LMR sticker

  • $priceless


My calculator says $136.56 total, I was thinking it was more.

I would love to get any kind of wireless connection into this little guy, but as it is there is just no room inside. I would definitely plan ahead better next time.

Neat concept! Somewhere between Rhex and a Segue. I like the idea of it working no matter how it gets flipped (unless it lands on its side, I guess.) I'm wondering if the faces parallel to the planes defined by the tracks provide enough clearance to make the tracks useful on terrain uneven enough to upset the platform. Have you tried it off the table yet?

So far I haven't tested it on anything more then what's in the video. There is certainly less clearance on the top halves than on the bottom. If it did find itself upside down on uneven terrain it would likely just get hung up. But it was a fun idea I wanted to try, and so far I'm happy with it.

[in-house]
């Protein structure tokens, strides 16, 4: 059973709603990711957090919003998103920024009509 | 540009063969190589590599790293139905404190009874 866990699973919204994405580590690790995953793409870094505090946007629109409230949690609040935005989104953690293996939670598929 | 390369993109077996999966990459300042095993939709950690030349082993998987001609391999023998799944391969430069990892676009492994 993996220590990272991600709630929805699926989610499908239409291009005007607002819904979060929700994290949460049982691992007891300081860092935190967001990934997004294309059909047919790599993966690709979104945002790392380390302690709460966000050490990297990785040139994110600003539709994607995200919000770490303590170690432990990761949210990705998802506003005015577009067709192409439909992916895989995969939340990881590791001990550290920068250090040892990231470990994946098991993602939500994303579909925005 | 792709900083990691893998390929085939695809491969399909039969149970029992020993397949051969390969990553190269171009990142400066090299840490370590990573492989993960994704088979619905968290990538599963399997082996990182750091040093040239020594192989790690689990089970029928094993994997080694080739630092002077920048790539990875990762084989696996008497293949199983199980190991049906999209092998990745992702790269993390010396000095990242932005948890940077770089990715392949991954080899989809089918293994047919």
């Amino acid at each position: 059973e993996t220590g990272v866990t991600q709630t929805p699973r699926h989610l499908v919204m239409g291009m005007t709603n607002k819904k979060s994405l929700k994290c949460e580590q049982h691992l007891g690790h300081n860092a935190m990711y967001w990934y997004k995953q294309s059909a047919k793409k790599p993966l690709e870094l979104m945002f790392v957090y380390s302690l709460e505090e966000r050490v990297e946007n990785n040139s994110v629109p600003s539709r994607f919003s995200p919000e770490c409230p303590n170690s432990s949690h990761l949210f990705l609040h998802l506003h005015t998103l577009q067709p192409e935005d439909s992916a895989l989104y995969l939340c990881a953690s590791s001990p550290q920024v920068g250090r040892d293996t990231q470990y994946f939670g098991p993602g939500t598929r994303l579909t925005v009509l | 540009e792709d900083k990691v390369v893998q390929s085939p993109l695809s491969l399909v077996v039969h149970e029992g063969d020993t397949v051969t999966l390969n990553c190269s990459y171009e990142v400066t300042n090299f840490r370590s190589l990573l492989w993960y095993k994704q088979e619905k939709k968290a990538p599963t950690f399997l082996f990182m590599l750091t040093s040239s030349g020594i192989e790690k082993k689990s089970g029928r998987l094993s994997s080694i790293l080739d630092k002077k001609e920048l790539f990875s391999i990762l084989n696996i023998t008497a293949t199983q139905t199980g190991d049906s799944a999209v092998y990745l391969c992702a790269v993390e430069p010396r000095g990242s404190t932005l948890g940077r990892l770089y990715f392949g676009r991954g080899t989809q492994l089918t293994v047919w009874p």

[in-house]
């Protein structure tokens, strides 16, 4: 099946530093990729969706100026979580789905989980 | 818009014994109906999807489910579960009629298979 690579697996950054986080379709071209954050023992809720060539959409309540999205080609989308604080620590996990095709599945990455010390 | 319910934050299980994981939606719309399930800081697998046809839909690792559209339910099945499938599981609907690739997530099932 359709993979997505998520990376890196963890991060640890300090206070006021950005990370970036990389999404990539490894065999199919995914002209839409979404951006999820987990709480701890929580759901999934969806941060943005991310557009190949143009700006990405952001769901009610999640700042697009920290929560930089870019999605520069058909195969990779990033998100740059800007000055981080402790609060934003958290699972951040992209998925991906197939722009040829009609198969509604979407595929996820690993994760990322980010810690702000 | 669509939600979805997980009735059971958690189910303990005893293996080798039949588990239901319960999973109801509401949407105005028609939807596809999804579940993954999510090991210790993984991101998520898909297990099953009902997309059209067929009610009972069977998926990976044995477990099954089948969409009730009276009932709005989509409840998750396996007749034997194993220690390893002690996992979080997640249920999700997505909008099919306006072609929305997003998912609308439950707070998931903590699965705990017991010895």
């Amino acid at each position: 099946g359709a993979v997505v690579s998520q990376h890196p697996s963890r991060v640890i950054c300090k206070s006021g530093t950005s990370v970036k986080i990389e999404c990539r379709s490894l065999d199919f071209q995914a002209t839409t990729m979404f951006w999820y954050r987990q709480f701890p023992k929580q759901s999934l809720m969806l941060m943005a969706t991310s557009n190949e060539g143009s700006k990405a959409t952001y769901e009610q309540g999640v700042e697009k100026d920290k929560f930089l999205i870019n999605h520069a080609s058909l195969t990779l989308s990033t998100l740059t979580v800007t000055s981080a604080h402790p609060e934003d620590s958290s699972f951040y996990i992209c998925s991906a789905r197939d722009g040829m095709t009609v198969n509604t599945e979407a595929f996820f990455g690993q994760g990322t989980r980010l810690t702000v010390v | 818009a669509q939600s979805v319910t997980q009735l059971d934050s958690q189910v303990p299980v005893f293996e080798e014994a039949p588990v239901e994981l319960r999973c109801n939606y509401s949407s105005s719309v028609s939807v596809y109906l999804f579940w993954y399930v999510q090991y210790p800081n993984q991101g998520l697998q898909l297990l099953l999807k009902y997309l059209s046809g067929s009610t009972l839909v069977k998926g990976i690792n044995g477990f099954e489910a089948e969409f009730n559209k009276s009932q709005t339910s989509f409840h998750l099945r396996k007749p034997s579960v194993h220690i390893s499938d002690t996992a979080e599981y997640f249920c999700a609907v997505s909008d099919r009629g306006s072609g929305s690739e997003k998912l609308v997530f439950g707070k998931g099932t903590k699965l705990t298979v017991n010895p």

Still a fantastic and innovative idea.

Thanks. Maybe once I'm happy with this bot I'll go larger scale and work out the kinks.

Tonight would have been spent testing the IR sensor, but instead I had my first adventure with burning a bootloader back onto my pro micro. Not sure if shenanigans playing with hardware interrupts, or possibly drawing too much power through the usb port caused the flake out. But lessons learned, disconnect the power to the motor driver before programming the uc. And have a wired  up reset switch handy just in case. :)

Arduino as ISP FTW. Board is back to accepting code and running the bot again, so back to work.

Not sure what range you require, but a bluetooth on the FTDI will give you a serial interface to communicate in a very small package.  The XBee and it's associated carrier are very nice, but twice the size of the Bluetooth.



This chassis is really cool.  The access panel design is very clever.  How does the panel stay shut?  are the brackets threaded or something?

The screws are threaded into the HDPE, and when screwed down they catch the brackets and keep the panel closed. And it all happened by coincidence. :)